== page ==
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On the surface, things seemed to be looking up for the entire Mexican wolf population.In 1998, after Mexican wolves were poisoned and shot out of existence here, the Fish and Wildlife Service reintroduced 11 wolves, with the initial goal of growing their numbers to 100.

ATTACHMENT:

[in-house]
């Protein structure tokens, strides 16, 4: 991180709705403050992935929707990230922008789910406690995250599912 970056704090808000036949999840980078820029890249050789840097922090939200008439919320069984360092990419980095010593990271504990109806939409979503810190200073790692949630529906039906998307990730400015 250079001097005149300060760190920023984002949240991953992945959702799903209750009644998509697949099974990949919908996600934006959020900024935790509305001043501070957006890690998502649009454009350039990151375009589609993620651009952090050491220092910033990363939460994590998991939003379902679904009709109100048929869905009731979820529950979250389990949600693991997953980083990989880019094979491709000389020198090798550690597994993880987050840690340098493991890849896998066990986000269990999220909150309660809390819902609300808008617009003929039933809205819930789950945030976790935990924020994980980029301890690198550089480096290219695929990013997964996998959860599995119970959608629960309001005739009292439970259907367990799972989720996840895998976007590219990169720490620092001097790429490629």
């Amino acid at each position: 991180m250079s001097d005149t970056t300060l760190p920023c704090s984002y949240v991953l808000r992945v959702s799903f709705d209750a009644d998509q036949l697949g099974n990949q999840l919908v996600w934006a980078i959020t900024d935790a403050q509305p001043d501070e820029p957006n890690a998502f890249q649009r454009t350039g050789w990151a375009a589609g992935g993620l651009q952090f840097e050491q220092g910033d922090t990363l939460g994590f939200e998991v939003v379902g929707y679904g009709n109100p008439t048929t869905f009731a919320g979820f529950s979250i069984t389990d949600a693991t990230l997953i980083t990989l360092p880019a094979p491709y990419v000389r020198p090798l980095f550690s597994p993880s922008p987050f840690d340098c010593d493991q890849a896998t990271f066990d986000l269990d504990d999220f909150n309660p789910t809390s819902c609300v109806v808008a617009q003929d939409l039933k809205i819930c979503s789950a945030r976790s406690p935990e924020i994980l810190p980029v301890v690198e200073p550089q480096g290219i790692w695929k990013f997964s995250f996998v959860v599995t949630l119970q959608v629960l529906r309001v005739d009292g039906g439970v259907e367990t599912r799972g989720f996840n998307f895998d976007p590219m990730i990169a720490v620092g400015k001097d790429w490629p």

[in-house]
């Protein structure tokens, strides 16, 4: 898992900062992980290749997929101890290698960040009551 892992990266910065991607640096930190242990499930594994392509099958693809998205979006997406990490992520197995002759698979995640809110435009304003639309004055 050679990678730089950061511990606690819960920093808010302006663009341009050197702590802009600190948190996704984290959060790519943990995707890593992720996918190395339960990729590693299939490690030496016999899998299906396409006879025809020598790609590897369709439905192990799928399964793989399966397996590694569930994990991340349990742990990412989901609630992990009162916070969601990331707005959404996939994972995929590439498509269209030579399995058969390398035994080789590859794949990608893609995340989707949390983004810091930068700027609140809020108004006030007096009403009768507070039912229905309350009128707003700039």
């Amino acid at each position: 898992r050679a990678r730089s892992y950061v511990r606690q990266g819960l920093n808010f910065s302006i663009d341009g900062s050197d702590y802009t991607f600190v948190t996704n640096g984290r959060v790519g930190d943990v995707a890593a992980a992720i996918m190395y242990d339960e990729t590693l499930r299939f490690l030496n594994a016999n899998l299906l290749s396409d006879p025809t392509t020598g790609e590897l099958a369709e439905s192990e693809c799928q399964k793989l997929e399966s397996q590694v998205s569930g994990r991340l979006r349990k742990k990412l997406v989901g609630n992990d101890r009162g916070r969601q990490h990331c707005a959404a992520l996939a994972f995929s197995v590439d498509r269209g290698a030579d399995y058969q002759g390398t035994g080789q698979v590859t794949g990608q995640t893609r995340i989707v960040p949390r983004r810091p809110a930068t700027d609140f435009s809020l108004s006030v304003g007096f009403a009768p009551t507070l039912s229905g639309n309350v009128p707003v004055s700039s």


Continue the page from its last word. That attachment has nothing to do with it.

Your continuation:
He was blindfolded and muzzled, and compulsively licked his dark nose. Hands gloved in black latex, a few of them jockeyed around the table, drawing blood, administering vaccines, measuring the wolf’s long, pearly canines, and swabbing the dart wound on his rump. His “name” was M1296, “M” for male, and biologists caught him in order to replace his radio collar. In April 2013, he stepped in a trap set for coyotes on private land in New Mexico, and it took biologists three hours to reach him. He just looked terrible,” recalled Julia Smith, who works out of this field office for the Arizona Game and Fish Department.Inbreeding can cause dangerous disorders, depress fertility, and even make small populations more vulnerable to extinction.But right now, the Southwest’s Mexican wolves don’t have much choice.So long as there are animals to eat — moose, elk, deer, javelina, antelope, salmon — and water to drink, wolves will do just fine. Mexican wolves were an exception to this rule in one sense: The animals weren’t actually easy.When Fish and Wildlife reintroduced their larger cousins in the Northern Rockies, the agency was able to draw on robust, wild Canadian populations.